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Photos & text by Albert Brian Vick,  Lewis Ginter Botanical Garden, Community Kitchen Garden Coordinator

Grant Howell – head butterfly honcho for the Butterflies LIVE! exhibit at Lewis Ginter Botanical Garden – was unhappy to see a swarm of yellow aphids attacking a milkweed plant being groomed for the butterfly habitat. It wasn’t all gloom & doom, because Grant’s trained eyes spotted a string of lacewing eggs, along with a few adult lacewings. The lacewing larvae have a voracious appetite for aphids. Grant’s next concern will be ants, because ants enjoy the honeydew produced by aphids – to the extent that the ants will defend the aphids by consuming the lacewing eggs.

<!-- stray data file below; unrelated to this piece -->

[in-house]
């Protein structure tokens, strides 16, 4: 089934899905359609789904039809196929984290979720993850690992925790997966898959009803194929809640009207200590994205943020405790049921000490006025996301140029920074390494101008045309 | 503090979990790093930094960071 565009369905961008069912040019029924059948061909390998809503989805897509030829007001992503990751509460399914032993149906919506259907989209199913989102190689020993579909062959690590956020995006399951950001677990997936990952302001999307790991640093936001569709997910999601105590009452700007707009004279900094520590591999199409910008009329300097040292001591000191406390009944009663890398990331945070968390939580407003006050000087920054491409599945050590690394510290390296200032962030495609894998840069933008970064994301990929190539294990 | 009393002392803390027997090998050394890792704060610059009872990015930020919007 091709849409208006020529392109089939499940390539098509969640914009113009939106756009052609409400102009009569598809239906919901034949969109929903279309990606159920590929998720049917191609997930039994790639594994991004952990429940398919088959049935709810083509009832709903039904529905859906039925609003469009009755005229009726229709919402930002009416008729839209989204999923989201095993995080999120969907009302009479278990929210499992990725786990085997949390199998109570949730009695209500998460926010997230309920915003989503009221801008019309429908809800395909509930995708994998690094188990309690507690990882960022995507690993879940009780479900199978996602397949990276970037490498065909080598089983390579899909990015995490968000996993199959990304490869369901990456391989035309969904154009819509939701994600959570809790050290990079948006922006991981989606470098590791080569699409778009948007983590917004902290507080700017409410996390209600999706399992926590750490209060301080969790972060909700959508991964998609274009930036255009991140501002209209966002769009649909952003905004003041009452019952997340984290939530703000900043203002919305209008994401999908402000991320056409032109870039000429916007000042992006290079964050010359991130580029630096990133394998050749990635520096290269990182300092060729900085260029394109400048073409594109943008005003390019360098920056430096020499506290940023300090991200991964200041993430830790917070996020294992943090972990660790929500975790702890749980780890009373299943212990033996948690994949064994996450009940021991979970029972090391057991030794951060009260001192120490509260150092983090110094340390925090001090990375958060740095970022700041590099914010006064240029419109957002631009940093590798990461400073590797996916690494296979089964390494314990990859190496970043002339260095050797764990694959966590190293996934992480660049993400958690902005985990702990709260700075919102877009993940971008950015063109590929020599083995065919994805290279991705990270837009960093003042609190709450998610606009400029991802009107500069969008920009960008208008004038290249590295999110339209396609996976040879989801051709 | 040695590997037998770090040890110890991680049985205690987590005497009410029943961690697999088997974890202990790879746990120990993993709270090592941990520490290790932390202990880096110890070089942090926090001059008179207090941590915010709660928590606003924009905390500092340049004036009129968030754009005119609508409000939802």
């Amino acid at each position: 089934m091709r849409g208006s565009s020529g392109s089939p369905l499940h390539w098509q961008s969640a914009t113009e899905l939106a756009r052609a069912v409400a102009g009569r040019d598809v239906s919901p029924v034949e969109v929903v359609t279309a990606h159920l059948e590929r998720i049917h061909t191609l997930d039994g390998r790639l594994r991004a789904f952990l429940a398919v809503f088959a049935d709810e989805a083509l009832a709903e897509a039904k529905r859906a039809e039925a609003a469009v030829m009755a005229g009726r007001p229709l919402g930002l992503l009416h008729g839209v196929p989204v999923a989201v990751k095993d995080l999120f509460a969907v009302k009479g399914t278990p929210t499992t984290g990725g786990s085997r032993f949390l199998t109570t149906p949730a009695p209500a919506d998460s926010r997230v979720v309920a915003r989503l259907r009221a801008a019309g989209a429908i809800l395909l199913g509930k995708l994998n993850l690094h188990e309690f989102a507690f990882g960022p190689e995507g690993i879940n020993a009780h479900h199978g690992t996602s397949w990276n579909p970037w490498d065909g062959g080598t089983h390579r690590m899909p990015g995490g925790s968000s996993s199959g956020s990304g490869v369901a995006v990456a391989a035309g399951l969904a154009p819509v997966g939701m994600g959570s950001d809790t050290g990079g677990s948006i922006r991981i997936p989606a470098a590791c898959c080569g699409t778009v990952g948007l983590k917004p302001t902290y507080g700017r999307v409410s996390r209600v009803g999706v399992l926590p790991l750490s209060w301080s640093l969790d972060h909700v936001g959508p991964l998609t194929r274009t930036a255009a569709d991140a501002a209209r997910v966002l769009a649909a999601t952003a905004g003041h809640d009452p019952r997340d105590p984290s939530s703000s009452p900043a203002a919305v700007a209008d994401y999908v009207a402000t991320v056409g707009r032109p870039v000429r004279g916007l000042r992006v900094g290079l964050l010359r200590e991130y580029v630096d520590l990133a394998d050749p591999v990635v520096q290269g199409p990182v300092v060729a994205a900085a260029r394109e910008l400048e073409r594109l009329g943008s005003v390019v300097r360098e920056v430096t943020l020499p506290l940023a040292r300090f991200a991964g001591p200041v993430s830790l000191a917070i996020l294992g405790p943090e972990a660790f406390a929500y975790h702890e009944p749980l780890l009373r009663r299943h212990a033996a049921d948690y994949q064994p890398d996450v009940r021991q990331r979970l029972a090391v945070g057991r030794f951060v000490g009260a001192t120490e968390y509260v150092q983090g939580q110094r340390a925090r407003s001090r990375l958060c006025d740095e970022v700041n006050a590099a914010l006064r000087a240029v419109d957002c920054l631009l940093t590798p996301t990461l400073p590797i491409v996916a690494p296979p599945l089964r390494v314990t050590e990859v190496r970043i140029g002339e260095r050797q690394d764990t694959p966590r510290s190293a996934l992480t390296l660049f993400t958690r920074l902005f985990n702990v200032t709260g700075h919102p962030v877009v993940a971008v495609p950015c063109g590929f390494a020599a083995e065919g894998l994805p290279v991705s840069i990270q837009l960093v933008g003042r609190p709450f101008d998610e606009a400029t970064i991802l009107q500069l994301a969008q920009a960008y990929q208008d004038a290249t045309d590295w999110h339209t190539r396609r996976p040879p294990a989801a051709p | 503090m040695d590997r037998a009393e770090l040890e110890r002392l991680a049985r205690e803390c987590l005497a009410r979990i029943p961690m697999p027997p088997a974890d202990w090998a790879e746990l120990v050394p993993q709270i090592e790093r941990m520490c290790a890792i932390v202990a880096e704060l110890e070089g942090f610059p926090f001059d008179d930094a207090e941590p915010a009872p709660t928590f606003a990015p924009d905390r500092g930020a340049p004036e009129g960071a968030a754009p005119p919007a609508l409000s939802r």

Yellow aphids on a milkweed plant. Sure, the yellow color looks cool against the bright green foliage, but aphids are awful, nasty pests.

Leila Hermes holds a milkweed leaf for us to see the tiny lacewing eggs dangling from silky strands.

Leila points out a brown lacewing adult, while Grant’s yellow tinted fingers bear the evidence of yellow aphid removal.

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2 Responses to “Lacewings to the Rescue”

  1. Mikael says:

    Did you manage to get rid of them? When the ants come marching in you can spend on your time trying to kill them (an not be successful) :)

    Regards,
    Mikael

  2. Grant says:

    Mikael,
    We have not gotten rid of our aphids. As most gardeners may know aphid elimination is virtually impossible without chemical assistance. The butterfly staff cannot use chemicals on our milkweed because these will be placed in the exhibit to provide host material for Monarch caterpillars. Ants have not moved in and we are doing our best to keep from an aphid population “explosion”. Every morning I take out my frustrations with the world on these aphids.
    G

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